These thoughts have been swirling around inside me for a long while now. However, it was at the AID 2011 [10] conference in Boston that the turbulent waters came to settle thus giving me a clearer picture; or, maybe not. There are still more questions than answers.

Why is there a general middle and upper class apathy towards the concerns of the marginalized? Is it because of the belief that there is a temporary price to pay for the nation’s development and as the GDP rises the effects will eventually trickle down? Or is it just willful ignorance, one where we just do not want to tackle the harder problems?  

Will sustainable development balance the growth aspirations of the nation with concerns, both environmental and those of the marginalized; or is sustainable development an oxymoron?

Is civil activism a refuge of people who covet power sans responsibility; people who want the power to influence the lives of the “downtrodden” but do not want to take ownership of their actions? If so, shouldn’t concerned people try to effect change from within the political system? Will concerned, motivated and educated people entering the system be a solution or is the political system itself corrupt beyond repair?

These are tough questions to answer. As written earlier, there is probably no one-size-fits-all solution. Hence, an attempt has to be made to answer all these questions and more, simultaneously.

[1] Kerala literacy statistics:
  1. “The Kerala Paradox”, T. Venkatraman, George Mason University (2008).
  2. How almost everyone in Kerala learned to read”, N. Raman, The Christian Science Monitor (2005).
  3. Wikipedia - Kerala.
  4. Wikipedia - Kerala Model.
  5. - Total Literacy.
[2] Kerala’s social development index:
  1. “The Kerala Paradox”, T. Venkatraman, George Mason University (2008).
  2. Wikipedia - Kerala Model.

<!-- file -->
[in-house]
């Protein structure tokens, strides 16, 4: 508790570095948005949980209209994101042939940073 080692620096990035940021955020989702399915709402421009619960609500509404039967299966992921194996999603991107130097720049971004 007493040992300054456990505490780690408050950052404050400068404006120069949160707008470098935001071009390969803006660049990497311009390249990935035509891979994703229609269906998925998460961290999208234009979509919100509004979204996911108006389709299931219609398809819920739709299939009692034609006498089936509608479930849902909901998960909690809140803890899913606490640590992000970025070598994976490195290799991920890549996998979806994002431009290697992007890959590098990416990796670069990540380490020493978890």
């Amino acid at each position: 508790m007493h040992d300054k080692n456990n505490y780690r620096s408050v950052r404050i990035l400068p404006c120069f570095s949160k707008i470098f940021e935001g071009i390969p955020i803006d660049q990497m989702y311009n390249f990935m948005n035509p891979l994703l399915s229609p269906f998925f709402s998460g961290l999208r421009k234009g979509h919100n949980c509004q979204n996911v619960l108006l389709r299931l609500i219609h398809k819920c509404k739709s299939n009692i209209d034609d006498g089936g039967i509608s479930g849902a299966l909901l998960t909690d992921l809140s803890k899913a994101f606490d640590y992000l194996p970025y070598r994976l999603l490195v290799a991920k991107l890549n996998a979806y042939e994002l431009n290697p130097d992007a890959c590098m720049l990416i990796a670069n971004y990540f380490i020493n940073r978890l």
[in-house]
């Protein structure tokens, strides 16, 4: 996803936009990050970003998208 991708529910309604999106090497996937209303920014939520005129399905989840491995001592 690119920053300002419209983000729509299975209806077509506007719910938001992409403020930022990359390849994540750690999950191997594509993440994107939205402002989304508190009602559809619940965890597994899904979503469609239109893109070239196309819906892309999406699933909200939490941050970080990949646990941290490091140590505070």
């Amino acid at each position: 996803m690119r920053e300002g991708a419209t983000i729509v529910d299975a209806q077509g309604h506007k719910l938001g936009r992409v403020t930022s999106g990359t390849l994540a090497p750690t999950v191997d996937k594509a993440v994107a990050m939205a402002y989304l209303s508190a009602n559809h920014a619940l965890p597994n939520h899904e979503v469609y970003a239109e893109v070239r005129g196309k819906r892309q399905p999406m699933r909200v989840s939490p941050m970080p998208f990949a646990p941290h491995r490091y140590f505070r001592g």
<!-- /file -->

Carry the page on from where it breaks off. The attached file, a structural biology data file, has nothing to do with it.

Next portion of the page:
[3] Borrowed from a comment made by Pawan (AID Boston).

[4] It is debatable whether cultural tendencies developed in a community over many years are passed over to subsequent generations genetically, but for the sake of effect I will stick to the word ‘inbred’ here.

[5] Eureka SuperKidz:

[6] Women empowerment is important for broader political awareness among the civil population. Women’s political participation is a key component of democracy.

[7] Question asked by Alisha (AID Boston) in a casual conversation.

[8] “People who argue that the act is draconian claim that a number of projects with no public purpose attached, as in the case of SEZs, usurped land from property owners, with the help of the Land Acquisition Act, at what is claimed as, well below the market value of these properties. It is argued that, even in the case of projects that are genuinely for public purposes, there is a considerable difference between the market value of the property and the value that the land acquisition officer pays the land owners. It is also argued that the relocation and rehabilitation of land owners displaced by the actions of the act, is not followed up adequately, and that this is not covered comprehensively in the framework of the act. A notable instance of opposition to land acquisition, through the land acquisition act, is the  Nandigram violence incident.” - Wikipedia (Land Acquisition Act, 1894)

Land lost, Singur farmer said no to compensation, commits suicide -

“Over 80 per cent of the Scheduled Tribe (ST) population works in the primary sector, with 45 per cent being cultivators and 37 per cent agricultural labourers. Land represents the most important source of livelihood, emotional attachment and social stability in tribal communities. The alienation of tribal land is the single most important cause of pauperisation of tribals, rendering their vulnerable economic situation more precarious.” - The weapon of empowerment, M. Hamid Ansari, Vice President of India (2010).

[9] “The Adivasis of Chhatisgarh - Victims of the Naxalite movement and Salwa Judum campaign”, Asian Center for Human Rights (2006).

[10] Association for India’s Development: